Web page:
When you are little, night time is scary because there are monsters hiding under the bed. When you get older, the monsters are different and though you may be mature, you still find yourself scared of the dark. Fear never leaves us, but keeps showing its head in different forms.
Being in a forest can be creepy, so xylophobia which is a fear of forests is justifiable. It’s equally not awkward to have xyrophobia, fear of razors; it may be necessary for personal safety. And a lot of us have the fear of foreign languages, in what is called xenoglossophobia. These are all ordinary.
But Xenophobia, a dislike of foreigners? What is that?
It doesn’t sound like a good, admissible type of phobia. The last time we heard of it, it was trending at the south of Africa; in a country that has been through dark moments of oppression. We woke up to the news that the nation that had once suffered apartheid is now been hit by a wave of violence against immigrants.
Shops have been looted and set ablaze. Human beings are slain and burnt into ashes. Women and children are flogged on streets. Terrified foreigners hide in police stations and stadia, fleeing from machete-wielding attackers. This is not the first time xenophobic violence has exploded in the country. Seven years ago, stealing, rape and murder were recorded in the cities of Johannesburg and Cape Town in a similarly brutal pogrom.
And like every phobia, the fear is intense and unmerited.
As seeds grow into flowers, in stark contrast xenophobia has matured into racism. Xenophobia, afrophobia, racism, terrorism are deadly diseases with similar presenting symptoms – and when they become acute, the results are devastating. What is happening in some parts of the country is in total disregard for human lives! To hack foreigners to death in such barbaric manners is unreasonable, arbitrary, illogical and irrational.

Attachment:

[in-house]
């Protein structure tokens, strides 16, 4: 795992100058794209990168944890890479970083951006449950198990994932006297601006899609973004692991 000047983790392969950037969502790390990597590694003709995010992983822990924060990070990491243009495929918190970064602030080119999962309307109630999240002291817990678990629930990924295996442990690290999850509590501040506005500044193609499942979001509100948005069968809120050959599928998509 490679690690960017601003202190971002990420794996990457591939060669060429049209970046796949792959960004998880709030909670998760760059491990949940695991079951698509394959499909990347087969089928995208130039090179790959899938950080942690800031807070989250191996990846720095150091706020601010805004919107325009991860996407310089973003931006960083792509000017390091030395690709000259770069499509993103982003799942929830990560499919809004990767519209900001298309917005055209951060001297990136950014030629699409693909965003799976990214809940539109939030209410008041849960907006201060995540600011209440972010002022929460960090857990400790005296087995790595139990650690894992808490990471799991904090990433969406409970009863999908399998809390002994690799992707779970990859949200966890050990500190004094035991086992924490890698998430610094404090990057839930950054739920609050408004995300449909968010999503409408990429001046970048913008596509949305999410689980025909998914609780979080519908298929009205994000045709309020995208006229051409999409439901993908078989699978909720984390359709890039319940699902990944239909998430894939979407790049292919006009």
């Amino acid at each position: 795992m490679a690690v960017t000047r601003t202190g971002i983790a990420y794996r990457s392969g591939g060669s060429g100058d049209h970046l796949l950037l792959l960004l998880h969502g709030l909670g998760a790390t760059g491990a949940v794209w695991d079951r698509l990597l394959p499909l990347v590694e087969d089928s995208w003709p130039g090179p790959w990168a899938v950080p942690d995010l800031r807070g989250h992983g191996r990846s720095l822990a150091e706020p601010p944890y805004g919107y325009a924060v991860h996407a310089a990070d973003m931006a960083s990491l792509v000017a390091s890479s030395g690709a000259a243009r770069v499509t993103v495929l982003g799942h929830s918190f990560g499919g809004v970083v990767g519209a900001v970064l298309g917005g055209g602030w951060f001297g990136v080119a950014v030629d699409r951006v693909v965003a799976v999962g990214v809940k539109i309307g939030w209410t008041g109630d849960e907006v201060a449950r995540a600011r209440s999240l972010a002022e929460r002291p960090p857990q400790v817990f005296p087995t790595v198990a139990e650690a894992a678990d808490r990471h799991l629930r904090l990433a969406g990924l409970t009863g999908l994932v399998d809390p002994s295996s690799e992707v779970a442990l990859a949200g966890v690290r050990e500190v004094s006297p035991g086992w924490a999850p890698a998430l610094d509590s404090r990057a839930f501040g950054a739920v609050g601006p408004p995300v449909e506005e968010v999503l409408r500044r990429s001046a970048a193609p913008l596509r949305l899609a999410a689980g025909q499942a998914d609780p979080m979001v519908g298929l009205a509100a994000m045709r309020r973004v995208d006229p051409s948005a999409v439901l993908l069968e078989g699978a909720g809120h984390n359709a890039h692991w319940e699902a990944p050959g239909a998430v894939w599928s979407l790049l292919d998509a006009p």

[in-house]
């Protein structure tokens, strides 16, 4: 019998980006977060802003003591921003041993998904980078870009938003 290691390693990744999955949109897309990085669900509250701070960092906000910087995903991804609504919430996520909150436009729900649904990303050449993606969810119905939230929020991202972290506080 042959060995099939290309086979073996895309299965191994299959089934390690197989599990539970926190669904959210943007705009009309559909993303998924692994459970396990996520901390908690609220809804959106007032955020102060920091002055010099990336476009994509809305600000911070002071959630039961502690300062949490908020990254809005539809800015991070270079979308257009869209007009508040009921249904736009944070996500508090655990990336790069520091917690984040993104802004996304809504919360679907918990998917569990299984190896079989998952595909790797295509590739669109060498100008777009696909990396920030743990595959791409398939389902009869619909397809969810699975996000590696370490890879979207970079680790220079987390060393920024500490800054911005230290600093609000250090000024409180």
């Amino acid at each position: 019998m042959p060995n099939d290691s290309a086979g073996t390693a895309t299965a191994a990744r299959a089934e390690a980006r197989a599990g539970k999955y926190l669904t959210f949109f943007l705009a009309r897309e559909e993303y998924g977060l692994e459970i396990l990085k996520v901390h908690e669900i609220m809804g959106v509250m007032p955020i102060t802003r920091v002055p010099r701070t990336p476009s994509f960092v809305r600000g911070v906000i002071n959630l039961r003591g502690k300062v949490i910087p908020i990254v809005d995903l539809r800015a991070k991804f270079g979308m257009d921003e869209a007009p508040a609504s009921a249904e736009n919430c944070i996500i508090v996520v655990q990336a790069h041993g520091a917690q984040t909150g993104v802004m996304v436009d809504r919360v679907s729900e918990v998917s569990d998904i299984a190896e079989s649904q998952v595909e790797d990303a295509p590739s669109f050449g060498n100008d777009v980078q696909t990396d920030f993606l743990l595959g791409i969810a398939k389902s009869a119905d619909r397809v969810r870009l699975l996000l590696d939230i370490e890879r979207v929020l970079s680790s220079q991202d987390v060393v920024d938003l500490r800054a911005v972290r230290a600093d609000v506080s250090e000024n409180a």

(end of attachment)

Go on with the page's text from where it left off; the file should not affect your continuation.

And it is a pity that the very people whose nations sacrificed to help South Africans fight, repel and defeat apartheid will today be considered parasites and aliens.
The nightmare your brothers from other countries are going through is obviously more haunting than when you were politically persecuted. Ghanaians, Nigerians, Zimbabweans, Mozambicans are persecuted in your streets with the same cruelty that the apartheid police persecuted freedom fighters inside and outside the country, years ago. After that violence and hate that came with apartheid, you are the last people we expect to treat others with contempt.
See, the attacks are not merely cruel against these immigrants, but on the nation itself. This is an indelible stain that will require almost nothing to fade.
The massacre, according to reports is precipitated by the protest that African immigrants are taking their already scarce job and undermining businesses owned by locals. So what happens when you remove every black foreigner from your country? Will it stop your hunger for bloodshed and crime? Will you finally seize the opportunities around you and become entrepreneurs even when you are unqualified or does the killing consequently make you managers?
It is documented that the country has about 2 million immigrants, which is about 4% of the 50 million population, and an unemployment rate of about 25%; meaning for every 4 persons living in the country 1 is unemployed. This clearly points out the economic exclusions and hardships these communities are exposed to. It is only in South Africa that an illiterate villager thinks a qualified medical doctor from another country is the reason for his unemployment. What frustration can do!
See, immigrants contribute to a nation’s economy and bring skills that are in demand. To stereotype them as criminals is sheer bigotry. Indeed the muggers involved in this barbaric act must be condemned by all and justice needs to be served to those leaders who incited hate crimes and violence.
Africans killing Africans?
Xenophobia is when we can’t look beyond our countries and ethnicity. It is disheartening this is what the black man has reduced himself to. We are our own enemies. After all, ‘Hedgehogs are not porcupines and lizards are not crocodiles because they look alike’. So if someone asks me if I am an African, I might just say, I’m a citizen of the world.
Author: Patrick Fynn
Follow the writer on Twitter @PatrickFynn